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Stanford Law Review: Volume 63, Issue 2 - January 2011
     

Stanford Law Review: Volume 63, Issue 2 - January 2011

by Stanford Law Review
 
One of the most-read law journals adds a true ebook edition to its worldwide distribution, becoming the first general interest law review to do so. This current issue of the Stanford Law Review contains studies of law, economics, and social policy by recognized scholars.

Volume 63, Issue 2's contents:

"Privacy on the Books and on the Ground,"
by

Overview

One of the most-read law journals adds a true ebook edition to its worldwide distribution, becoming the first general interest law review to do so. This current issue of the Stanford Law Review contains studies of law, economics, and social policy by recognized scholars.

Volume 63, Issue 2's contents:

"Privacy on the Books and on the Ground,"
by Kenneth A. Bamberger & Deirdre K. Mulligan

"What Judges Think of the Quality of Legal Representation,"
by Richard A. Posner & Albert H. Yoon

"Just the Facts: The Case for Workplace Transparency,"
by Cynthia Estlund

Essay, "Independence and Experimentalism in the Department of Justice,"
by Norman W. Spaulding

Note, "The 'Benefit' of Spying: Defining the Boundaries of Economic Espionage under the Economic Espionage Act of 1996"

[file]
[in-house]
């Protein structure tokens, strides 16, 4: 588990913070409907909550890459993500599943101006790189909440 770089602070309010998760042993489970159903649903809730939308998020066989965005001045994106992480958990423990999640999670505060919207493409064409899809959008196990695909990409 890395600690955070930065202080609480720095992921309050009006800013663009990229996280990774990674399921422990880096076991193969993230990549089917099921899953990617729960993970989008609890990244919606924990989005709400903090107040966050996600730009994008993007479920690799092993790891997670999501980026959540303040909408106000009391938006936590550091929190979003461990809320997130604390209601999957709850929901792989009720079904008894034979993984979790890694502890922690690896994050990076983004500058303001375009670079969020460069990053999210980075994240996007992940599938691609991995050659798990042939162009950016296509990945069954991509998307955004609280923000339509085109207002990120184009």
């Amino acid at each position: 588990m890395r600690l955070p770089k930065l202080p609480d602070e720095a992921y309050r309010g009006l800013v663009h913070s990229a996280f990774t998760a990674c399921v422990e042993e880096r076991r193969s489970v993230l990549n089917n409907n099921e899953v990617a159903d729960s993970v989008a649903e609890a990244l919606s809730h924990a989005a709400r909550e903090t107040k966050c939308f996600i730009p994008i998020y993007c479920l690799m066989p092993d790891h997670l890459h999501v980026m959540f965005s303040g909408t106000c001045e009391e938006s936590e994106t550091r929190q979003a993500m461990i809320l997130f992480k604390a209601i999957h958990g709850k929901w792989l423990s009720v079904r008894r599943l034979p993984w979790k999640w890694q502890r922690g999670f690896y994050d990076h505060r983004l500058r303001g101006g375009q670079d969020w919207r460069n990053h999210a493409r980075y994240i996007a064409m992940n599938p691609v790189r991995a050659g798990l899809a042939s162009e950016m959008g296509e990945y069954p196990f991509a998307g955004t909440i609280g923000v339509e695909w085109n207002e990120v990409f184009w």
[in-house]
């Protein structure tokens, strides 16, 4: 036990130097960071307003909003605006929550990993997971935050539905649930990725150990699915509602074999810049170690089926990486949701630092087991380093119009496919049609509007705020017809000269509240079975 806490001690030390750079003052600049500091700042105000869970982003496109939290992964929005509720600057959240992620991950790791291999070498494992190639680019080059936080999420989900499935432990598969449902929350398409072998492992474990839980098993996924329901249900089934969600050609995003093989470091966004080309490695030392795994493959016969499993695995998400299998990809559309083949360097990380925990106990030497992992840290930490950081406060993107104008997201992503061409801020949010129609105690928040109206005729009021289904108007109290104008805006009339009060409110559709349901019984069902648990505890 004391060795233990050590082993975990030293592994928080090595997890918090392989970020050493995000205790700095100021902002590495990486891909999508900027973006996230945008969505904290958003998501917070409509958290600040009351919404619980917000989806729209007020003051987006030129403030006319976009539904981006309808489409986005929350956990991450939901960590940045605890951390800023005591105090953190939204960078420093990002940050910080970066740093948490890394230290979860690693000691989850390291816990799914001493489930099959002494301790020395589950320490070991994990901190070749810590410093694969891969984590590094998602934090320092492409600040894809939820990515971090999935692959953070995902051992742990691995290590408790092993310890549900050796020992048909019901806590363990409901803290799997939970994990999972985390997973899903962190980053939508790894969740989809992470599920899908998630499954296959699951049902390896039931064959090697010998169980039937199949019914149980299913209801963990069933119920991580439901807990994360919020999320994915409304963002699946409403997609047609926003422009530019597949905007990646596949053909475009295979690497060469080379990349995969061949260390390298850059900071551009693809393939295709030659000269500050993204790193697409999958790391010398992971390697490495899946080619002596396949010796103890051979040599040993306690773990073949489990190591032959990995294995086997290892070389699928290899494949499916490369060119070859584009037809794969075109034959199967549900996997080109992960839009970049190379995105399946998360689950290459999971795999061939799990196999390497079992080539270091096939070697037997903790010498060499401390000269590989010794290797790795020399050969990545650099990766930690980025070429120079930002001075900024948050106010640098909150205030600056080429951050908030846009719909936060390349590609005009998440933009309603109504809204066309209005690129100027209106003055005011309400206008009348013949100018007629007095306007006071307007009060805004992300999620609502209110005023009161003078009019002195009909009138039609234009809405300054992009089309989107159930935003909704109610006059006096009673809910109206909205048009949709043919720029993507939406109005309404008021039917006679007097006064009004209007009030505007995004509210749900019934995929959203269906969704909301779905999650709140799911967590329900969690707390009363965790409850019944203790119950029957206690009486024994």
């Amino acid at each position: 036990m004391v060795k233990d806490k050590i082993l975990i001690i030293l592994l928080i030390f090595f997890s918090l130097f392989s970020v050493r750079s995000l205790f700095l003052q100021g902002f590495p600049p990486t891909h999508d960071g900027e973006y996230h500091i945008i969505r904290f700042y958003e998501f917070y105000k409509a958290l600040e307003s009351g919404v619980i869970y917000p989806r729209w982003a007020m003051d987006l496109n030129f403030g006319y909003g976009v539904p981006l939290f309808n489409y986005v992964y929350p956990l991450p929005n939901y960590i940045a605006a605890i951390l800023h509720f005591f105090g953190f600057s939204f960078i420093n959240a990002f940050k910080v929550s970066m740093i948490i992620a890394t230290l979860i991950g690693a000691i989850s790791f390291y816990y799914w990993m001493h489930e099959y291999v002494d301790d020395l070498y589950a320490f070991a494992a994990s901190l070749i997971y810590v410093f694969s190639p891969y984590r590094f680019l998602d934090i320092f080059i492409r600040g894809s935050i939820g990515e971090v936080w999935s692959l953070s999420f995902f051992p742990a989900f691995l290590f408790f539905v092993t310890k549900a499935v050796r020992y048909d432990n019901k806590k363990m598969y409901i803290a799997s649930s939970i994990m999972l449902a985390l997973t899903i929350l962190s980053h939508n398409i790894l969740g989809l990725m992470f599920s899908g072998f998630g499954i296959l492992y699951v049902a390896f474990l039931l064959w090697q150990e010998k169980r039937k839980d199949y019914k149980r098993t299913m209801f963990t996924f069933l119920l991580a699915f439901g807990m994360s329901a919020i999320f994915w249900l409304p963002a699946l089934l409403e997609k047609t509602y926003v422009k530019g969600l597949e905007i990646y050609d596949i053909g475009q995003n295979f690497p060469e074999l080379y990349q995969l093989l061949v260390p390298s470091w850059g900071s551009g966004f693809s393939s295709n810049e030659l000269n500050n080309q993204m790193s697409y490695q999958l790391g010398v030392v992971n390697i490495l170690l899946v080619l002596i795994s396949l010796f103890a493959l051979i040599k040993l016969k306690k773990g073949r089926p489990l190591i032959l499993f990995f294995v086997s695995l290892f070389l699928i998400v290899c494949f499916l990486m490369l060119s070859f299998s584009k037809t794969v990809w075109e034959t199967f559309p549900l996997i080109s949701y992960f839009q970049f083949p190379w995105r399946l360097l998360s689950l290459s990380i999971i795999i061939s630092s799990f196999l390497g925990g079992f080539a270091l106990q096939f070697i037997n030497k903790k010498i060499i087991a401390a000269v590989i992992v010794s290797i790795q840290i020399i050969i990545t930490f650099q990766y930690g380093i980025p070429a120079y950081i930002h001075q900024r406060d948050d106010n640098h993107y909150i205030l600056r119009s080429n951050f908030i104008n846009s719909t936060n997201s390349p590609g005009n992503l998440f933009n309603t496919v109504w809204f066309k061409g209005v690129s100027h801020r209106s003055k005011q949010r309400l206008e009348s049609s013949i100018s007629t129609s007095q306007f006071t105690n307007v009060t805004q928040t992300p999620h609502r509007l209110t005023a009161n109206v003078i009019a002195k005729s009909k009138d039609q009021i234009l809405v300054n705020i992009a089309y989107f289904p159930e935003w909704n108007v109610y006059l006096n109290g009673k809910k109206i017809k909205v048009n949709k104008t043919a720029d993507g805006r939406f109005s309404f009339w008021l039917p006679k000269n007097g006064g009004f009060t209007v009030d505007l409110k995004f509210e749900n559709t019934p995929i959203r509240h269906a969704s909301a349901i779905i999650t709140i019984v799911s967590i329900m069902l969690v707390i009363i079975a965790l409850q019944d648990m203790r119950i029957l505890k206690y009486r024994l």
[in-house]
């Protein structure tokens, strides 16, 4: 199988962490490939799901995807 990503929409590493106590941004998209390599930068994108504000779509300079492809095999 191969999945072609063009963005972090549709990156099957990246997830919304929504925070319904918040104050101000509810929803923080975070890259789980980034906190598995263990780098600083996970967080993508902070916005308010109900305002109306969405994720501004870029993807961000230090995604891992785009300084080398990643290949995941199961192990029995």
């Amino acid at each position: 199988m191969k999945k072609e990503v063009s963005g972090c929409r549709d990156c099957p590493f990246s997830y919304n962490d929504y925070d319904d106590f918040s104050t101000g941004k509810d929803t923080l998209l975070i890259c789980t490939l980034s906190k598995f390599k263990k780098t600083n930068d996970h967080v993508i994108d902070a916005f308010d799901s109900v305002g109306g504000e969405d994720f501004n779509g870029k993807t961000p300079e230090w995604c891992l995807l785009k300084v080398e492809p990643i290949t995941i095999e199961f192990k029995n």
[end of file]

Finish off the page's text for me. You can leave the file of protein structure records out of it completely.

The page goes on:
by William J. Edelman

The Stanford Law Review was organized in 1948. Each year the Law Review publishes one volume, which appears in six separate issues between December and July. Each issue contains material written by student members of the Law Review and outside contributors, such as law professors, judges, and practicing lawyers. The journal is edited by students at Stanford Law School.

In the new ebook edition, the footnotes, graphs, and tables of contents (including those for individual articles) are fully linked, properly scalable, and functional; the original note numbering is retained; URLs in notes are active, and the issue is properly formatted for ereaders. [Issue One is also available, featuring studies by scholars Ryan Scott (on sentencing disparity), Scott Hershovitz (what Harry Potter means to torts), Robert Cooter & Neil Siegel (on collective federalism), and Brian Galle & Jonathan Klick (on the AMT).]

Product Details

BN ID:
2940012671929
Publisher:
Quid Pro, LLC
Publication date:
02/11/2011
Sold by:
Barnes & Noble
Format:
NOOK Book
File size:
1 MB

Meet the Author

Contributions by Kenneth Bamberger (law professor at UC-Berkeley) and Deirdre Mulligan (professor in the UC-Berkeley School of Information), Judge Richard Posner (U.S. Court of Appeals, Seventh Circuit, and senior lecturer in the law school of the University of Chicago) and Albert Yoon (law professor, University of Toronto), Cynthia Estland (law professor, NYU), Norman Spaulding (law professor, Stanford), and William Edelman (law student, Stanford).

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